I don’t know if I would pick a happy moment.  But a happy time would be winter.  You’d probably guess my favorite time of the year is the fall, but actually it’s between Christmas and Super Bowl, when the playoffs are going on.  On Monday and Sunday nights, I run across the commons after dinner—Mom always yells, “Is your homework done?” and I always say Yes.  It usually is.  Cold air freezing my ears as I sprint through the woods, dodging trees like they were defensive blocks, leap onto the patio like I’m clearing the goal posts, chest-bump the grill, knock on the glass door.  Geemaw slides it open, hot dry air rubs my face (they’re always arguing about where to set the thermostat).  She says, “Come on in out of the cold, Trey!  You want some spice tea?” I love her spice tea—she loads it up with extra sugar and Tang and puts in a cinnamon stick to stir it with.  Poppy won’t touch the stuff, calls it warm syrup.  He’s already set up in his Lay Z Boy with a can of beer and a bowl of Doritoes or popcorn, with the platform rocker pulled up for me.  That’s Geemaw’s chair, but she never watches the game so she doesn’t mind Poppy moving it as he puts it back.  Which he never does anymore, so I do it myself just before going home, so they’ll have one less thing to fight about.  The fighting doesn’t really bother me, since it doesn’t seem to bother them.  I’d just rather they wouldn’t, especially if it’s got anything to do with me.  Anyway, those few minutes before the game starts, when I’m stirring my spice tea with the cinnamon stick and we’re talking over our picks and he’s threatening to trounce me on the averages again, and we don’t kind what kind of surprises the game is going to have for us . . . I don’t remember being any happier than that.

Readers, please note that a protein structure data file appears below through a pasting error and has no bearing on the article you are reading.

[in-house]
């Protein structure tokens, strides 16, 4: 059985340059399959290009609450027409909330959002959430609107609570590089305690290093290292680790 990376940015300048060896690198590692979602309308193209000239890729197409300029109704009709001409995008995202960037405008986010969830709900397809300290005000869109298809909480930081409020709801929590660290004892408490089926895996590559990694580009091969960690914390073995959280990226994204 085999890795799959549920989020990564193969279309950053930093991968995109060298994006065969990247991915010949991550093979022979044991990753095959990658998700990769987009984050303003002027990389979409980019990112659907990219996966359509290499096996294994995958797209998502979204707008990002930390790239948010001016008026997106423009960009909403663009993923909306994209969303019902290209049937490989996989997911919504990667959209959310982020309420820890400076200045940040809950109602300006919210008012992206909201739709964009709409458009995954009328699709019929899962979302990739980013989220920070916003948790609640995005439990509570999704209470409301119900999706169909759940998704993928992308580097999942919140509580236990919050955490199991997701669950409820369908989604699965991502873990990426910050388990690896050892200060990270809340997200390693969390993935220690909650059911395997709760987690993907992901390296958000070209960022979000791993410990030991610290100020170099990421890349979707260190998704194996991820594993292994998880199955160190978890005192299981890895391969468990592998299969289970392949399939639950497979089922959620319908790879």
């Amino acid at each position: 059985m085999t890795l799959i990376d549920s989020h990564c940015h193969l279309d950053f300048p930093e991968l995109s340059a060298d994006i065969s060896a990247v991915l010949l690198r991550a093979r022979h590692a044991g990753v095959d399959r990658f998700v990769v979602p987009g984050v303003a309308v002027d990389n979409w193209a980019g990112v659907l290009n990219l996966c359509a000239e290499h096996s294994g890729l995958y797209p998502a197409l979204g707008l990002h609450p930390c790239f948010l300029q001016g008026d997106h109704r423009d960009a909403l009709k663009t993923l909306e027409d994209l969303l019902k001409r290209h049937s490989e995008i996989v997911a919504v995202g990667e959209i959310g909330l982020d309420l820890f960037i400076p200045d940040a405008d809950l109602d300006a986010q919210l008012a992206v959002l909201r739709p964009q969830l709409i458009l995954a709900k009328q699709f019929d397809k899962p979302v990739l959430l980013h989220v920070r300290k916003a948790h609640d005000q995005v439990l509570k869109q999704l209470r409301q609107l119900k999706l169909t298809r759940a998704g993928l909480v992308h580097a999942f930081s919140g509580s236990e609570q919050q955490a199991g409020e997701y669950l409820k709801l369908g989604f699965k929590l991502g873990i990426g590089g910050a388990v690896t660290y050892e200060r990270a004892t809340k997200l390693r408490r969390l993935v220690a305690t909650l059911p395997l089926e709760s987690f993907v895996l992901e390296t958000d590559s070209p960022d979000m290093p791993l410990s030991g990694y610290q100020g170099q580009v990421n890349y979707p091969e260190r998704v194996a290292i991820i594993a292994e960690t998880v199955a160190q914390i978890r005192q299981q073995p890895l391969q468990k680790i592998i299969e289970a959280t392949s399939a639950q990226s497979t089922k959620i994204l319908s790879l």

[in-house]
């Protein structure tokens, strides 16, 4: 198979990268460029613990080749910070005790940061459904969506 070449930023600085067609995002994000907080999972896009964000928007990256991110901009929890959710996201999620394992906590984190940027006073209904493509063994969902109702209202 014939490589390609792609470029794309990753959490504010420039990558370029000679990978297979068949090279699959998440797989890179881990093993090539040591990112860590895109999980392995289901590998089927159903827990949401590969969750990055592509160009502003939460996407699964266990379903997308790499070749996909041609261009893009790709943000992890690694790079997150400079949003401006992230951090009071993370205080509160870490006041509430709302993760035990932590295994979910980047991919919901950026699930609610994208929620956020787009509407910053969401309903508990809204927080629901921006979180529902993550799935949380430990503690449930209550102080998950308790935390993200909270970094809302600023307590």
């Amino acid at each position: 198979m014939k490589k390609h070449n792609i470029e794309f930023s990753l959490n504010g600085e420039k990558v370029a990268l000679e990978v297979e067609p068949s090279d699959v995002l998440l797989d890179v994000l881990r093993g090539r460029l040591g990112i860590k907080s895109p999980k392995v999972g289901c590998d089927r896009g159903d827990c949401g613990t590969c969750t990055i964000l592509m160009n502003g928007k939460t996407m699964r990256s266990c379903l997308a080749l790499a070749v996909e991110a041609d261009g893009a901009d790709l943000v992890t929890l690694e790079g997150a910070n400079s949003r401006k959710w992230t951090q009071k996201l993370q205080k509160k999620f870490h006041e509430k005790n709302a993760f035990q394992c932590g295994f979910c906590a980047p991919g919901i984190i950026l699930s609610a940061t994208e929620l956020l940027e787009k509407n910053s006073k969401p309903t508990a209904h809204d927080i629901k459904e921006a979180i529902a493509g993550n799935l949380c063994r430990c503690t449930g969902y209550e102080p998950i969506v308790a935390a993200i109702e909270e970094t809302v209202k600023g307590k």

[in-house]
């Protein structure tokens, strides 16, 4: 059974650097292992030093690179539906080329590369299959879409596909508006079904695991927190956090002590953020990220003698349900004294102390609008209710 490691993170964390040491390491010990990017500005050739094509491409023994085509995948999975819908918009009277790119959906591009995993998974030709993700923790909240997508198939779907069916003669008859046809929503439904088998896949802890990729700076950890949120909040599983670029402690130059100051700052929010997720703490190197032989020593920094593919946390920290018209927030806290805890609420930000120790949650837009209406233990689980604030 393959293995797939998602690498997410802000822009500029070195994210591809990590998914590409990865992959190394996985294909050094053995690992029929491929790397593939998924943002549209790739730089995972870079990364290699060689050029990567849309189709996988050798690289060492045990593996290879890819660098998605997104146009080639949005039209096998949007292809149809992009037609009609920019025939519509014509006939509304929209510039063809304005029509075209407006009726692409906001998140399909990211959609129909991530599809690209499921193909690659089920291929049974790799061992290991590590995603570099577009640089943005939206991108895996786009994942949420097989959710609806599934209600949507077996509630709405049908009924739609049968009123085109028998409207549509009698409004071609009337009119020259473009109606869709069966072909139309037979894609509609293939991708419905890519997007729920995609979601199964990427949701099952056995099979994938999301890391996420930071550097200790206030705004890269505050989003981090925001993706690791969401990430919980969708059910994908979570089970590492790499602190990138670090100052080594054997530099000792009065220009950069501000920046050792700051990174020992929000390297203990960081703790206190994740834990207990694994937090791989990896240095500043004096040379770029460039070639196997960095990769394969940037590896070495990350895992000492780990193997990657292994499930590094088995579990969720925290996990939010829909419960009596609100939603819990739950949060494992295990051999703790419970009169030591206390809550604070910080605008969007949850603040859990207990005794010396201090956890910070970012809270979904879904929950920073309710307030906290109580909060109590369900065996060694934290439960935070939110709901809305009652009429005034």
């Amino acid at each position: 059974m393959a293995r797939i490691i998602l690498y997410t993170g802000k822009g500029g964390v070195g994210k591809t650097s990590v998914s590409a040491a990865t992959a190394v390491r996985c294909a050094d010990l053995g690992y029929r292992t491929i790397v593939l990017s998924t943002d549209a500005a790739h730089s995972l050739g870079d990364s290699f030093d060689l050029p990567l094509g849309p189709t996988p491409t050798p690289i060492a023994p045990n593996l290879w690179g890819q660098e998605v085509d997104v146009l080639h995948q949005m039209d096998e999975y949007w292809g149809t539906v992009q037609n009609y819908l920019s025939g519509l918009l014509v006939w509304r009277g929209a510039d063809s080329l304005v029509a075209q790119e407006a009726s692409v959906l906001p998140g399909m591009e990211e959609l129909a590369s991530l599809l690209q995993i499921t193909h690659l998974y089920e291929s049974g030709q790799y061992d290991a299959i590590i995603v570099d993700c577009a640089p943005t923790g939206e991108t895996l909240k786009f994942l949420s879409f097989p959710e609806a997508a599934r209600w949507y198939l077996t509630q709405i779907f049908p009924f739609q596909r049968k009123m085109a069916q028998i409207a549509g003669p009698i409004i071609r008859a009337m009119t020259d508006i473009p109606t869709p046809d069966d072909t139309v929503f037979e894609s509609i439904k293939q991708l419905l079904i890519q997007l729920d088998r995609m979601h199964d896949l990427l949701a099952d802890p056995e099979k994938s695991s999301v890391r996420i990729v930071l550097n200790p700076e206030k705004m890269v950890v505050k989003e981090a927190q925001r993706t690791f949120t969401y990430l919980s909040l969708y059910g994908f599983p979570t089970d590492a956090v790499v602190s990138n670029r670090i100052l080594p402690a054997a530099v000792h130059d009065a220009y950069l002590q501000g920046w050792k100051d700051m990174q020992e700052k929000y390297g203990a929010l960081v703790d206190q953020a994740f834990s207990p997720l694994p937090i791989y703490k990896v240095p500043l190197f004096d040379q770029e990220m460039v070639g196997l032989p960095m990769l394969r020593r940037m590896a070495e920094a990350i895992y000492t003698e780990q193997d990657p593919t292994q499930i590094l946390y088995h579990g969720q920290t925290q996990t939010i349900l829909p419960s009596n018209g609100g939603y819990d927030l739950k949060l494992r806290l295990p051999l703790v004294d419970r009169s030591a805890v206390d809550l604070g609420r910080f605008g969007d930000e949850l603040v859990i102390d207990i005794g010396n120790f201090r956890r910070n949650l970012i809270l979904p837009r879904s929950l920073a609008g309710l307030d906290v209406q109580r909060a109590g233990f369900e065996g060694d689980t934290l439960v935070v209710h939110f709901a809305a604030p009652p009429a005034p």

What is your greatest fear?